ó Self-checkout is supposed to be a time-saver.
thatís before youíre admonished about an
"unexpected item in bagging area." Or before
you struggle to pick precisely which barcode-free apples
are in your cart ó Honeycrisp or Gala? Regular or
organic? Or before you accidentally hit the button to
pay with credit when you meant debit.
the time you trudge off in search of human help, the
reward for attempting to avoid the regular checkout line
is an even longer checkout process.
years, the theoretically appealing but too-often
irritating self-checkout experience hasnít changed
much. But now that many customers shop with smartphones,
retailers are trying to speed the process with
technology that can cut down the time spent waiting in
line, while helping stores cut labor costs or free up
cashiers for other tasks.
October, all Samís Club stores have offered a
smartphone app, Scan & Go, that lets customers scan
items as they shop and pay on their phone, skipping the
physical checkout counter entirely. An earlier version
let customers scan as they shopped but still required
payment at a traditional self-checkout machine.
Hyzny, of suburban Chicago, downloaded the app and tried
it for the first time at a Hodgkins Samís Club last
week. Heís wary of apps that want to store his credit
card info but said scanning was straightforward and sped
up his trip.
almost too easy," Hyzny said.
when Amazonís Seattle grocery store, Amazon Go, opens
to the public next year, shoppers will bypass checkout
lanes altogether, automatically charging their purchases
to their Amazon account.
has shared few details about how the technology will
work, beyond that it can track when items are removed
from shelves using some of the same technology that
powers self-driving cars. Even so, retail industry
observers expect Amazon will be the company that takes
the concept forward.
traditional self-checkout, Amazon Go isnít asking
customers to take on the cashierís role, using similar
equipment, but getting rid of checkout altogether, said
Neil Stern, senior partner at Chicago-based consulting
use Scan & Go, at Samís Club, a customer uses his
or her smartphone camera to scan each itemís barcode
as the shopper adds it to the cart. After a customer
pays through the app, an employee at the exit scans a
barcode the app displays on the customerís phone that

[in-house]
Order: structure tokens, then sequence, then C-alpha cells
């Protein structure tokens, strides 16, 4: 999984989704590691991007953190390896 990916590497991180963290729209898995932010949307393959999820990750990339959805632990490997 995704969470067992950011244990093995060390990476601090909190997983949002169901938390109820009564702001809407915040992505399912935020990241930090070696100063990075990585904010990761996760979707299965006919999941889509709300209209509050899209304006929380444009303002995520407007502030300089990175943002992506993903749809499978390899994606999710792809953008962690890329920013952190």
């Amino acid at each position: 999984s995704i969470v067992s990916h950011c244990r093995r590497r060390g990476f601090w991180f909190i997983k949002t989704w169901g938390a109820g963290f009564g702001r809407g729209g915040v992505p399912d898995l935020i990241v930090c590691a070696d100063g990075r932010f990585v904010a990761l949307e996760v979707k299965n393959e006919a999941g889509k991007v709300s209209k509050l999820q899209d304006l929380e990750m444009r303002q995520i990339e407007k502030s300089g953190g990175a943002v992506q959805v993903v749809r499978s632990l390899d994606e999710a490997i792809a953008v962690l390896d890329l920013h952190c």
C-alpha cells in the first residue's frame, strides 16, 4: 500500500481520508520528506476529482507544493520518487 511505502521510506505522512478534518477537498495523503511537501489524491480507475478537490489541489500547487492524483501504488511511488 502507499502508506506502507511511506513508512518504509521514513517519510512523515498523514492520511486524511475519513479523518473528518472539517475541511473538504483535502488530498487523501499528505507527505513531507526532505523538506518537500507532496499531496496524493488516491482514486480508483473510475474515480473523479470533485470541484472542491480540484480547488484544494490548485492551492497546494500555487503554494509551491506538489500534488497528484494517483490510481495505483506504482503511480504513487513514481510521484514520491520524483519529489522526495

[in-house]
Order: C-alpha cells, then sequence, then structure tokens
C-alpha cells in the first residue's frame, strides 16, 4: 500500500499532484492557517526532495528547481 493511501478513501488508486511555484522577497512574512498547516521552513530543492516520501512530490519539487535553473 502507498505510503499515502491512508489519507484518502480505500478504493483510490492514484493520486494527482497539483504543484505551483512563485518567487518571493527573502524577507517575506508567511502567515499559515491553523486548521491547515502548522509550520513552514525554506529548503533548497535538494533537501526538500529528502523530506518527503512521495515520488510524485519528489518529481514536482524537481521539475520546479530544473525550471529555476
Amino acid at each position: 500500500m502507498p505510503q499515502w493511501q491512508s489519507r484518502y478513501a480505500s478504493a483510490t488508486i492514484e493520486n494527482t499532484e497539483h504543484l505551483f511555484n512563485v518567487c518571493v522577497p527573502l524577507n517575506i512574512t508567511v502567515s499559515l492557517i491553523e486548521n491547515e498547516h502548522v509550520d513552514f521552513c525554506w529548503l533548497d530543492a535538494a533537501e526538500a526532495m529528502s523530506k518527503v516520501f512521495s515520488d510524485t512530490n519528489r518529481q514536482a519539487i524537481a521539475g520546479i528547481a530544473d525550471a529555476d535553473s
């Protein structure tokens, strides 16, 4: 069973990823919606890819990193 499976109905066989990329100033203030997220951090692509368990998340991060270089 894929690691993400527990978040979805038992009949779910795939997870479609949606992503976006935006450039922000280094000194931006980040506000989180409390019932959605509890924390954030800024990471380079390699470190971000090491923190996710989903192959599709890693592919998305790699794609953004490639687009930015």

will show the employee a list of items paid for, to
check against the contents of the cart.
is still very much that legacy retail business of
manpower and people putting things on shelves. While
self-checkout is a step in the right direction, Amazon
Go feels like a giant leap forward," said Tom
Caporaso, CEO of e-commerce technology company Clarus
recently, convenience and grocery stores were more
worried about services like in-store pickup than better
self-checkout, said Wes Schroll, CEO of Madison,
Wis.-based mobile shopping company Fetch Rewards. Its
Shop Fetch app will be in 110 stores by January,
including several in the Midwest.
use that smartphone app to scan items as they add them
to a shopping cart, and the app totals purchases and
displays discounts and nutrition information. Shop Fetch
still requires users to pay at a traditional register
but transmits purchase information to the cashier to
speed the process, Schroll said.
the Amazon Go announcement, Schroll said interest in the
companyís technology has increased.
isnít a new idea, but less-than-seamless technology
may have been holding it back, said Stern, who described
Amazonís system as a "game-changer" if it
works as promised and if customers get on board with a
new way of shopping.
it might have been something nice to play around with.
Now itís something they have to take seriously,"
efficient checkout also means stores will need fewer
checkout lanes, freeing up space for more inventory, and
potentially fewer employees.
Scan & Go takes off, cashiers might be able to spend
more time doing other customer service tasks, but Samís
Club has no plans to eliminate traditional checkout
counters, Gee said. The warehouse club is keeping its
self-checkout registers too.
want people to get in and out of the club however they
want," Gee said. "This is just another